THE LEGAL NAVIGATOR MAY 2020
FROM THE DESK OF
Friends, the past month or so has been very challenging. Who would have known we would be facing the coronavirus (COVID-19) and its very serious health risks. I never would
have predicted social distancing, the shutting down of businesses and certainly not the issuing of a stay-at-home order. It really shows how serious state and federal governments are about slowing the progress of this disease. At our office, we’ve taken many steps to keep all of our team and clients safe. We’ve taken practical steps of minimizing contact with others, washing our hands, using hand sanitizer, etc. We’ve also taken advantage of technology to allow our team to work remotely. Many clients have taken advantage of phone and video conferences as well. I’m writing this article on March 24, but you will not receive this newsletter until May. Hopefully, we are getting back to a sense of normal and the turbulent times have passed. If we have not, please continue to keep your faith and know that we will get through this. Our office, even under circumstances such as these, will be there for you to address all of your legal needs. In the meantime please visit our website for any updates regarding the virus: SWBWLawFirm. com/notice-to-swbw-clients-and-colleagues-re- coronavirus/
This February, Judge Victor Marrero changed the American business landscape dramatically when he greenlighted a merger between two communication giants: T-Mobile and Sprint. Attorneys general from 13 states andWashington, D.C., opposed the merger, arguing that if the two companies joined up, then competition in the industry would decline, cellphone bills would rise, and customers with low incomes would have a harder time keeping their coverage. Instead of backing the states, Marrero praised T-Mobile as a “maverick” and gave its controversial mission to go after AT&T and Verizon an enthusiastic thumbs-up. The T-Mobile-Sprint merger is just the latest in a wave of large-scale business marriages. In a recent article, The New York Times summed it up nicely, reporting, “In June 2018, AT&T’s bid to buy Time Warner was approved, giving the phone giant control of CNN, HBO, and the Warner Bros. film and TV studios. Shortly afterward, The Walt Disney Co. beat out Comcast to buy the majority of Rupert Murdoch’s Twenty-First Century Fox empire. Late last year, Shari Redstone combined her family’s two businesses, CBS and Viacom.” In the business world, mergers and acquisitions (M&As) happen all the time, but they usually only make headlines when they include household names, implode fantastically, or both. Examples include the EchoStar-DirecTV merger attempt in 2002 and the hoped-for AT&T-T-Mobile merger in 2011, both blocked by the U.S. government. It’s relatively rare for the government to block a merger — it generally only steps in if the marriage will lessen competition, create a monopoly, or harm consumers — but even mergers between small and midsize businesses face a rocky road to success. According to the Harvard Business Review, between 70%–90% of M&As fail. LOOK BEFORE YOU MERGE! 2 M assive M erger M istakes to A void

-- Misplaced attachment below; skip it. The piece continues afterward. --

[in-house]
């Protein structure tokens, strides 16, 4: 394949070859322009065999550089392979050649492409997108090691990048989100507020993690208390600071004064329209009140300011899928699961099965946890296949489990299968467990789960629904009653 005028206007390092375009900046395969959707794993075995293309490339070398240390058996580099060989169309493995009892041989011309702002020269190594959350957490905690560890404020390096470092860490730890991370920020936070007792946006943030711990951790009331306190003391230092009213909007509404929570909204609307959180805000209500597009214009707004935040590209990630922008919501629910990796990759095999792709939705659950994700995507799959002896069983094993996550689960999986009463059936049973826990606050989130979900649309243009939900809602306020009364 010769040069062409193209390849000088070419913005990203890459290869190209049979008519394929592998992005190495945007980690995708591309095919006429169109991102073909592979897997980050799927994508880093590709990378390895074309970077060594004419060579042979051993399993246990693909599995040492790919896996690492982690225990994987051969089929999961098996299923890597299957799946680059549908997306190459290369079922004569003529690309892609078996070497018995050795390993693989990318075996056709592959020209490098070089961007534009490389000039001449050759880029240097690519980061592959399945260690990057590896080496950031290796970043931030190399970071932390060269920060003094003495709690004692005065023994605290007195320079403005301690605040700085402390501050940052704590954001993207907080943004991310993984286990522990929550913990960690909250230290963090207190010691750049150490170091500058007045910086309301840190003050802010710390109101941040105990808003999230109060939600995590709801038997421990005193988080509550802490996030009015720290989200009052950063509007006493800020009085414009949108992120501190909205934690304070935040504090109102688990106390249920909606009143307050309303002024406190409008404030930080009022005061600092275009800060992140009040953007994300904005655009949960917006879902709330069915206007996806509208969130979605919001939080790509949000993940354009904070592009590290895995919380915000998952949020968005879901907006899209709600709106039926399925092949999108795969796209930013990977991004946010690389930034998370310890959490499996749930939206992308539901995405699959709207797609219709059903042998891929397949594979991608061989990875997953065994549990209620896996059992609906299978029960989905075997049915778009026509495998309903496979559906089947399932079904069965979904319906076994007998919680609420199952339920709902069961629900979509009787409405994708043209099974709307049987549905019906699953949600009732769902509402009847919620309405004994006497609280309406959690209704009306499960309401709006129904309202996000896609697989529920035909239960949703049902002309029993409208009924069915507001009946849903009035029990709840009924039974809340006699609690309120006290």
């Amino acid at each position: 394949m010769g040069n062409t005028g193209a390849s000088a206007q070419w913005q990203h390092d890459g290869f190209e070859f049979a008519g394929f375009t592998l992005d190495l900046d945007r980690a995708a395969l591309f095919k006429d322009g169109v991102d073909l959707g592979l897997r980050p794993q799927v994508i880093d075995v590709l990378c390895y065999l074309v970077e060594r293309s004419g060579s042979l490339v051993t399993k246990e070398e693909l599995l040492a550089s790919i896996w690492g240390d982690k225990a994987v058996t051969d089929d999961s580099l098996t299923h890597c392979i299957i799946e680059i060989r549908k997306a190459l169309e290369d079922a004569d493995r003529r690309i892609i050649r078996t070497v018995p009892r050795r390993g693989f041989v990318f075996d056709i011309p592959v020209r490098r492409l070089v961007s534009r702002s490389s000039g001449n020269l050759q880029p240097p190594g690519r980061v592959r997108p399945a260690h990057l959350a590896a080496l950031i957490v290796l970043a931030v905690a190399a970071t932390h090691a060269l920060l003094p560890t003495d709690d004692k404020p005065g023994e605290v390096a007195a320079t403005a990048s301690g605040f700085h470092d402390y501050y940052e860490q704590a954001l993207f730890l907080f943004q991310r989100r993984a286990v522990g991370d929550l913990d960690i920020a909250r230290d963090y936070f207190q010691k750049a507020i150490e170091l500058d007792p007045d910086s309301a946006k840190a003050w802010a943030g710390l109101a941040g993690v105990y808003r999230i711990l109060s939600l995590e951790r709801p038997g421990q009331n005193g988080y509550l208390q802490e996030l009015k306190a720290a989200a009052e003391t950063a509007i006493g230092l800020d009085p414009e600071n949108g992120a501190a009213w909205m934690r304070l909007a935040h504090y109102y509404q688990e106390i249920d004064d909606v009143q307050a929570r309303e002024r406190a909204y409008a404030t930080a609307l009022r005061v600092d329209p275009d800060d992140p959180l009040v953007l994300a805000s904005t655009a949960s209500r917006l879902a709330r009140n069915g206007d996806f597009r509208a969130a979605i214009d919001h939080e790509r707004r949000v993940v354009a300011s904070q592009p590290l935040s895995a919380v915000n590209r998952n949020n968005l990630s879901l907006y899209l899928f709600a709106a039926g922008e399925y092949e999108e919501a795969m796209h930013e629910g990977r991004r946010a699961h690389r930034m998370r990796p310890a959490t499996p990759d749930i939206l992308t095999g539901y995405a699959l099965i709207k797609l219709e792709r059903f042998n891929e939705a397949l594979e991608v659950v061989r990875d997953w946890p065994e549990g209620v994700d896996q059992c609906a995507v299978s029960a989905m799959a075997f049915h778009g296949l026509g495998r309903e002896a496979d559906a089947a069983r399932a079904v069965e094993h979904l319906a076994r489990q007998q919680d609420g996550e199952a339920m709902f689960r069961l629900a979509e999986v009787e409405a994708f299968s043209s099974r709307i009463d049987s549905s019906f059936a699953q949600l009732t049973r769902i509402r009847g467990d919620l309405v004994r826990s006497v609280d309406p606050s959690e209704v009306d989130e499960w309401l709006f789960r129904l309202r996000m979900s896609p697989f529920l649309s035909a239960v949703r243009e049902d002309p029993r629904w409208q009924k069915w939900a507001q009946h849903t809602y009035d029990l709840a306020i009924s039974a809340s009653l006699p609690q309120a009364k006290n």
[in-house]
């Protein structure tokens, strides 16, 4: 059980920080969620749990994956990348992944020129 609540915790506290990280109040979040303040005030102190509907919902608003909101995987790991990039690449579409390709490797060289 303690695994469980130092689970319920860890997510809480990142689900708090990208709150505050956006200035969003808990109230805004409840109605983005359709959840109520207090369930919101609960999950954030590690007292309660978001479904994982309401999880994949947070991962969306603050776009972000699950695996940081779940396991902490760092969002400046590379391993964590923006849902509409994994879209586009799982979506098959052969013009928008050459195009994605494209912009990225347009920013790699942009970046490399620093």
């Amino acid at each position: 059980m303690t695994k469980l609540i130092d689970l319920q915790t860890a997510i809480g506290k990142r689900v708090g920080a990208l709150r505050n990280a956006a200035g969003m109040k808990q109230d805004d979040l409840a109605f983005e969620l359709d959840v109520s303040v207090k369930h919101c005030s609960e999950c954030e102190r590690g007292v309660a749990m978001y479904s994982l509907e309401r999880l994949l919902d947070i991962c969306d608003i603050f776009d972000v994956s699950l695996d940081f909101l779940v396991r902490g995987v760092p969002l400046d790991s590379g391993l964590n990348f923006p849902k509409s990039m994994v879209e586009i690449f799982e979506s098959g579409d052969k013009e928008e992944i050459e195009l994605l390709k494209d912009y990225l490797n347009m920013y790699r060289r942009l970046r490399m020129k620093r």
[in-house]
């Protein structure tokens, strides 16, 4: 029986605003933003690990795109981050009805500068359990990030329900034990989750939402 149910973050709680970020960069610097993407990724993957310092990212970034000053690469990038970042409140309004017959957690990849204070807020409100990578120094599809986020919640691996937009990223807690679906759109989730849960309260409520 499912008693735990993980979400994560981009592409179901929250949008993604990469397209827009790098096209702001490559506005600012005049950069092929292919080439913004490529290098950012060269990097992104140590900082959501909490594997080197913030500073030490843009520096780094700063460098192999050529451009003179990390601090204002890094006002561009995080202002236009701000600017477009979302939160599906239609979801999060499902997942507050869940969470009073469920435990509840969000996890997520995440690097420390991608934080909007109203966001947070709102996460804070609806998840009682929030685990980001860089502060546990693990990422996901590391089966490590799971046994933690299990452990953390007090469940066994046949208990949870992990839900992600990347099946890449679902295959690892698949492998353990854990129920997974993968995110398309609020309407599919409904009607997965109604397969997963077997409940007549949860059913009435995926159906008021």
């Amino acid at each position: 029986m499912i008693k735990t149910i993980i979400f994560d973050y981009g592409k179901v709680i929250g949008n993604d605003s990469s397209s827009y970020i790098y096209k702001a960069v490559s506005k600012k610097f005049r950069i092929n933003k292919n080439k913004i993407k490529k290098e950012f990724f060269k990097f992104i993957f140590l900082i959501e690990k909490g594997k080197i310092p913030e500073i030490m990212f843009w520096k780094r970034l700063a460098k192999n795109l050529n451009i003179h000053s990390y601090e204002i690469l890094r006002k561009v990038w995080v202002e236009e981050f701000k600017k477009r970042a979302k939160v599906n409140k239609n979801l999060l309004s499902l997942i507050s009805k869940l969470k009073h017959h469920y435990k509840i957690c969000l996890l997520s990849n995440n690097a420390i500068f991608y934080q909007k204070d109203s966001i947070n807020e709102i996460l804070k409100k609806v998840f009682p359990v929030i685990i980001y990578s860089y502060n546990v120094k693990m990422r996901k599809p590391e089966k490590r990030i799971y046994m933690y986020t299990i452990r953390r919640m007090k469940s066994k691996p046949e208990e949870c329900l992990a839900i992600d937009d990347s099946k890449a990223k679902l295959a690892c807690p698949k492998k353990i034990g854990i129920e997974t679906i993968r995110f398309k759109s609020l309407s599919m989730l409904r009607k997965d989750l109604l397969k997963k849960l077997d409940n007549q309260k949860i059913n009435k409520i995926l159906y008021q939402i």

Take care, be safe, and see you next month.
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